What does {var1, var2}?

I came across this example in the Mozilla documentation.


I don’t understand what kind of data is stored inside the curly brackets. It is not an object - since the elements don’t have a key, and it is not an array, since it is not stored in square brackets.
Thanks in advance,
Ben Carp

1 Like

It depends on what you do with the function. If you would execute it like a standard function like this var bob = Person(“Bob”,“Smith”); then it wouldn’t make much sense but if you treat it like a class and execute it like this var bob = new Person(“Bob”,“Smith”); then it gets turned into Object and “first” and “last” arguments get assigned to “this.name”. When you instantiate Person() class, at the execution time you will receive this object:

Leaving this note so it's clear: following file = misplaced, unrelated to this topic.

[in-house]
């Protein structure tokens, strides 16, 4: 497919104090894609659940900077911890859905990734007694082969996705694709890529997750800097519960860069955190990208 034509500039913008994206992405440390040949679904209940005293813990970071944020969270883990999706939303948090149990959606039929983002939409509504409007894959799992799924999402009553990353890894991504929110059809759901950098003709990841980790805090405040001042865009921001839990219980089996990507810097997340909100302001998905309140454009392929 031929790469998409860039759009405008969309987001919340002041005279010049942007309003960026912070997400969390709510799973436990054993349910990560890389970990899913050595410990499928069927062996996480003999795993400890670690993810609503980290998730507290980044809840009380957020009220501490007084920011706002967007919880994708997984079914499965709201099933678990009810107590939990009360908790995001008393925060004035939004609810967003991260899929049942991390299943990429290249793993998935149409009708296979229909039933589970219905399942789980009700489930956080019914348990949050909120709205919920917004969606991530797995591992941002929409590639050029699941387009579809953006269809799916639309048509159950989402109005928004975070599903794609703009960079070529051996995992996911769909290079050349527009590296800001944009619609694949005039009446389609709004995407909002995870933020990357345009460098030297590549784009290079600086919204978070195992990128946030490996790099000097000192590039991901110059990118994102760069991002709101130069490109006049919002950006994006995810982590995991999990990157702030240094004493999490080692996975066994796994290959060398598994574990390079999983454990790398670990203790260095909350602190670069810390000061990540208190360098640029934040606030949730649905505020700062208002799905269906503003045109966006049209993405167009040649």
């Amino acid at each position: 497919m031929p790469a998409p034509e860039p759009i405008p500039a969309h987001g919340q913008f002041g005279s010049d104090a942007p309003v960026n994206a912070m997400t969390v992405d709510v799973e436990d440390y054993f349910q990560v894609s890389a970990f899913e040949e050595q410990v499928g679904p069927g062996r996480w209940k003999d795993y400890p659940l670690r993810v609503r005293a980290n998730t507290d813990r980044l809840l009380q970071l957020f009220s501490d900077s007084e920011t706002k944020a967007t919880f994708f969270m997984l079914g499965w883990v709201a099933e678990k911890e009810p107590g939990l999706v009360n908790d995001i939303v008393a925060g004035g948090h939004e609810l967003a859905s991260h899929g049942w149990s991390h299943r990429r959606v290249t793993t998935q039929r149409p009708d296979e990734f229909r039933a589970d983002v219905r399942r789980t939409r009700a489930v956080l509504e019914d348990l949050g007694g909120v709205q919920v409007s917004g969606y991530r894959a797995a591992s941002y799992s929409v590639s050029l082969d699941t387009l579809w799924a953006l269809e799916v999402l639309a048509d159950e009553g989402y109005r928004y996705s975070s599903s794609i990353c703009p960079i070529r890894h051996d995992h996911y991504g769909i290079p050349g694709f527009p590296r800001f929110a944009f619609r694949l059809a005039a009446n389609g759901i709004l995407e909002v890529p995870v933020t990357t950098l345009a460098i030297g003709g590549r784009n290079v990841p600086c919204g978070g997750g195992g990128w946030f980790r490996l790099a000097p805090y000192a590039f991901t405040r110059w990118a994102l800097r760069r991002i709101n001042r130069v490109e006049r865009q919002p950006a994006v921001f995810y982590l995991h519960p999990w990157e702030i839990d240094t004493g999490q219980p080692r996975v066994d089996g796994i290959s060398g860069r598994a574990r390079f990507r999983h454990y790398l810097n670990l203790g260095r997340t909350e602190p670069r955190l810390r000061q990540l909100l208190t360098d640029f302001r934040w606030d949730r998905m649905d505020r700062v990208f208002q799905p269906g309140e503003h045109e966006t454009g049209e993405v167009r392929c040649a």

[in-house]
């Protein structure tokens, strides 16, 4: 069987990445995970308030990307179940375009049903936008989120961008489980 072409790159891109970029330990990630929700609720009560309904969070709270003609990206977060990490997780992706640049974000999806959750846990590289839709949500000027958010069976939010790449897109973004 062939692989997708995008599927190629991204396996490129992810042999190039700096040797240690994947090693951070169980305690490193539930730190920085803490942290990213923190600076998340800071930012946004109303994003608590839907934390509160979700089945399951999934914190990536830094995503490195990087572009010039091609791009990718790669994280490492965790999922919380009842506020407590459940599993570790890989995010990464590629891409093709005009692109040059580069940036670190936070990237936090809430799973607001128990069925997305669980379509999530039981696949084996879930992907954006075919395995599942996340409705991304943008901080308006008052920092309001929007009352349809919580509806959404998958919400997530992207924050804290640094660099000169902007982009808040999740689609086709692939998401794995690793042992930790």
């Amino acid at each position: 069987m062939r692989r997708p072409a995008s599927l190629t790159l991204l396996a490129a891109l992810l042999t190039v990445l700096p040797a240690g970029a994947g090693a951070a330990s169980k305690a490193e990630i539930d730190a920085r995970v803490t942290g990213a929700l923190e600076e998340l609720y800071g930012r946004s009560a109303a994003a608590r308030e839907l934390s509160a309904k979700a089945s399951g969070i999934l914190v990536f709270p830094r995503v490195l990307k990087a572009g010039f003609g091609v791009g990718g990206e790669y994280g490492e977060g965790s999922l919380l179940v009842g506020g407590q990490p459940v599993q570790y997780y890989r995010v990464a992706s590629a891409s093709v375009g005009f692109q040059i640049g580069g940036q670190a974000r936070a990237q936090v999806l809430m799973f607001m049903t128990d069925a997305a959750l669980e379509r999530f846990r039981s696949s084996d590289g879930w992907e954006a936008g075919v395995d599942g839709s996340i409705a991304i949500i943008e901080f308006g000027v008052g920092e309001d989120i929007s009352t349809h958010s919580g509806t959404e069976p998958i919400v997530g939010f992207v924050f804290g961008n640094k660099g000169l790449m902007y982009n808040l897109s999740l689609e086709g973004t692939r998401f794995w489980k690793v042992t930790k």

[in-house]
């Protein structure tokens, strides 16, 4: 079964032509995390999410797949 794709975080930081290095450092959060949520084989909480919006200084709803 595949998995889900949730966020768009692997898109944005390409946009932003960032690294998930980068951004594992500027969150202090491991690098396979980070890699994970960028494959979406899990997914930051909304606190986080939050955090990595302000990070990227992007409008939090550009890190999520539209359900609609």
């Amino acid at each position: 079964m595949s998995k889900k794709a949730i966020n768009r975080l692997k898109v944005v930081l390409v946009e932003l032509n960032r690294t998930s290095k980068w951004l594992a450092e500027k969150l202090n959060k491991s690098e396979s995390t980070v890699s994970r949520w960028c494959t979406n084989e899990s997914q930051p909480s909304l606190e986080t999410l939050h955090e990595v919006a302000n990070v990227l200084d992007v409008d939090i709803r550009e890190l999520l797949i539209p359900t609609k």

this.name = {
first: “Bob”,
last: “Smith”
}

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var a = "foo", 
    b = 42,
    c = {};

var o = { 
  a: a,
  b: b,
  c: c
};

With ES6 you can do it this way:

var a = "foo", 
    b = 42, 
    c = {};

// Shorthand property names (ES2015)
var o = { a, b, c };

// In other words,
console.log((o.a === { a }.a)); // true

It’s just a shorthand, examine this code block and you’ll underdstand it

var name = "ben"
var last = "ten"
var i = {
  name,
  last
}
var j = {
  name: name,
  last: last
}
console.log(i) // Object {  last: "ten", name: "ben"}
console.log(j) // Object {  last: "ten", name: "ben"}
1 Like

In ES6 you don’t have to write:

this.name = {
  first: first,
  last: last
}

It is implied that you’re setting the value in the object to the input of the same name.

2 Likes

Thanks everyone!
I really appreciate it.

1 Like